Last time I checked, Susan Collins, Olympia Snowe, Mitt Romney, Arlen Specter, Chris Shays, Colin Powell, Rudy Giuliani, Tom Ridge, Christy Todd Whitman, and Arnold Schwarzenegger had not been expelled from the Republican Party for being pro-choice. It’s true that their view is a minority within the GOP, and that the party as a whole is officially pro-life; but the fact that these politicians dissent from that position does not mean that they are not Republicans in good standing. That’s what the “big tent” means.

    What Democratic politicians of national stature are pro-life? And how many Democrats (like Al Gore, Bill Clinton, and Dennis Kucinich) had to switch from pro-life to pro-choice as the price for moving from regional to national prominence?

    Finally, the grief that conservatives gave Arlen Specter was not simply because he is pro-choice, but because he threatened to use his position to impose his pro-choice views on the judicial nomination process. Moving the federal judiciary away from judicial activism and bringing the determination of policy back to the political branches where it belongs is a major strategic objective of the conservative movement and of the Republican party. Whatever you may think, “strict construction” is not just a code word for overturning Roe v. Wade. It’s an objective that goes way beyond the abortion issue. If the Republicans succeed in appointing judges who interpret the law rather than make the law, they will have achieved this strategic objective, even if (because of stare decisis) Roe v. Wade is never overturned.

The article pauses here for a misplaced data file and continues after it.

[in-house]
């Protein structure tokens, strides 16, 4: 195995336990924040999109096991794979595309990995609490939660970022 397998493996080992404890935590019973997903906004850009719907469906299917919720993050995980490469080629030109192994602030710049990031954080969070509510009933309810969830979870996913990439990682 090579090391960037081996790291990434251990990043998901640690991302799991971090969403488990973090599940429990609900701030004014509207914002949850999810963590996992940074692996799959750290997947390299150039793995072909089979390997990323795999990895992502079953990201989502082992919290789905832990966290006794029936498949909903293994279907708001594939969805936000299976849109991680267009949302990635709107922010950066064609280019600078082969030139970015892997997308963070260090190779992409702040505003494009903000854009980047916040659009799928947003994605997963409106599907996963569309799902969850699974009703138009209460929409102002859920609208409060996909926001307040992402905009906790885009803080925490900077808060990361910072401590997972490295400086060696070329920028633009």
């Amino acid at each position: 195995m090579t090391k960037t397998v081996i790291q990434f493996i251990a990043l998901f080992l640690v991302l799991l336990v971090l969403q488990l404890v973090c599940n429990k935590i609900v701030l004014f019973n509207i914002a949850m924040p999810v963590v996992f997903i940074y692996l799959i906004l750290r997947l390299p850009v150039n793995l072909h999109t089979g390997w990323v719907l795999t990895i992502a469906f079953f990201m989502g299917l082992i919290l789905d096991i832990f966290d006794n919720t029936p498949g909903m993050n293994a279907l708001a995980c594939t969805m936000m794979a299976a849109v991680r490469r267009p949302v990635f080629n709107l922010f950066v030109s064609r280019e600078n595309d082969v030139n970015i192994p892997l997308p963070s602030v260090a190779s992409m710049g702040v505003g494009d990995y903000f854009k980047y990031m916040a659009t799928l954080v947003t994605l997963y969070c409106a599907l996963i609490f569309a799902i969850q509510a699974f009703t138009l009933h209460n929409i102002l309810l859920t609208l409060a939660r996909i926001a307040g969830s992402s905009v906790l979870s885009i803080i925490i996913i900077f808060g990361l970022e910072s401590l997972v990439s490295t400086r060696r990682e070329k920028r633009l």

It’s because of the threat he posed to that strategic objective that conservatives opposed Specter’s accession to the Judiciary chairmanship, not because he’s not welcome in the Republican party because of being pro-choice.

  • http://turtleislander.blogspot.com/ Turtle

    I’m sure you mean “soul-searing”.

  • http://www.tmatt.net tmatt

    Turtle:

    Bingo. Typo. Fixed it. Thank you!

  • http://www.ecben.net Will

    Left on. Recently a columnist in the New York Press about his convention experiences at the Republican Pro-Choice Majority party noted how afterwards he “flashed” a “protester” with his RPCM badge, and told her that “the Republican party is allowing more diversity than the Democrats these days.” Ask Governor Casey.

  • JoJo

    No, no joking, tmatt. But thanks for the sarcasm anyway.

    Would you agree that there’s a difference between campaign talk and political action? You’re talking about the former, while I refer to the latter. Yes, the Rove team did trot out a few Pro-Choice speakers at convention time to “prove” itself to moderate America. But with the election over, these few got shuffled back into the closet. Frankly, it’s silly to imply that some campaign talk means much of anything when the action is different.